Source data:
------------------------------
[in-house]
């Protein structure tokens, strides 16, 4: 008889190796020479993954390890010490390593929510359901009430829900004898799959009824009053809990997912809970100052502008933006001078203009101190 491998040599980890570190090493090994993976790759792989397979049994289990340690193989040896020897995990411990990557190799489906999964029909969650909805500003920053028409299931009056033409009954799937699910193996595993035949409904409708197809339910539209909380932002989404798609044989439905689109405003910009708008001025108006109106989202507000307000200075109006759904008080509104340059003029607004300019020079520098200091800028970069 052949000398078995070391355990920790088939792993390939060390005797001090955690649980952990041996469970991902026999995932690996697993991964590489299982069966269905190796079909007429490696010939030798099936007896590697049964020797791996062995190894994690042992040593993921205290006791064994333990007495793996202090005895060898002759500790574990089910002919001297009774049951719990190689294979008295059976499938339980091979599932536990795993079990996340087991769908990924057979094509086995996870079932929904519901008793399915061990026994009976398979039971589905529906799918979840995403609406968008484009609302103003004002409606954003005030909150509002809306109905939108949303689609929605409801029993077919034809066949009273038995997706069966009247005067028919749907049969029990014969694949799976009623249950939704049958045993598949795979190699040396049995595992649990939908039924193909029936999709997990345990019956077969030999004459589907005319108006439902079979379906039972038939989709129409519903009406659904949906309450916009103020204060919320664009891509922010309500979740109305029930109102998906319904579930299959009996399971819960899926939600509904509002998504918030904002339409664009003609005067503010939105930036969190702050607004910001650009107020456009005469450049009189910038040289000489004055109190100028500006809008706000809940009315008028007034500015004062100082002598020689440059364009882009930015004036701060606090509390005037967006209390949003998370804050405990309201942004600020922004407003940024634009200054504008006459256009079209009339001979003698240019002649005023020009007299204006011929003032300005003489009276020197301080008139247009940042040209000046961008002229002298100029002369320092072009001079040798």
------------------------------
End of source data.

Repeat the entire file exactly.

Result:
[in-house]
């Protein structure tokens, strides 16, 4: 008889190796020479993954390890010490390593929510359901009430829900004898799959009824009053809990997912809970100052502008933006001078203009101190 491998040599980890570190090493090994993976790759792989397979049994289990340690193989040896020897995990411990990557190799489906999964029909969650909805500003920053028409299931009056033409009954799937699910193996595993035949409904409708197809339910539209909380932002989404798609044989439905689109405003910009708008001025108006109106989202507000307000200075109006759904008080509104340059003029607004300019020079520098200091800028970069 052949000398078995070391355990920790088939792993390939060390005797001090955690649980952990041996469970991902026999995932690996697993991964590489299982069966269905190796079909007429490696010939030798099936007896590697049964020797791996062995190894994690042992040593993921205290006791064994333990007495793996202090005895060898002759500790574990089910002919001297009774049951719990190689294979008295059976499938339980091979599932536990795993079990996340087991769908990924057979094509086995996870079932929904519901008793399915061990026994009976398979039971589905529906799918979840995403609406968008484009609302103003004002409606954003005030909150509002809306109905939108949303689609929605409801029993077919034809066949009273038995997706069966009247005067028919749907049969029990014969694949799976009623249950939704049958045993598949795979190699040396049995595992649990939908039924193909029936999709997990345990019956077969030999004459589907005319108006439902079979379906039972038939989709129409519903009406659904949906309450916009103020204060919320664009891509922010309500979740109305029930109102998906319904579930299959009996399971819960899926939600509904509002998504918030904002339409664009003609005067503010939105930036969190702050607004910001650009107020456009005469450049009189910038040289000489004055109190100028500006809008706000809940009315008028007034500015004062100082002598020689440059364009882009930015004036701060606090509390005037967006209390949003998370804050405990309201942004600020922004407003940024634009200054504008006459256009079209009339001979003698240019002649005023020009007299204006011929003032300005003489009276020197301080008139247009940042040209000046961008002229002298100029002369320092072009001079040798």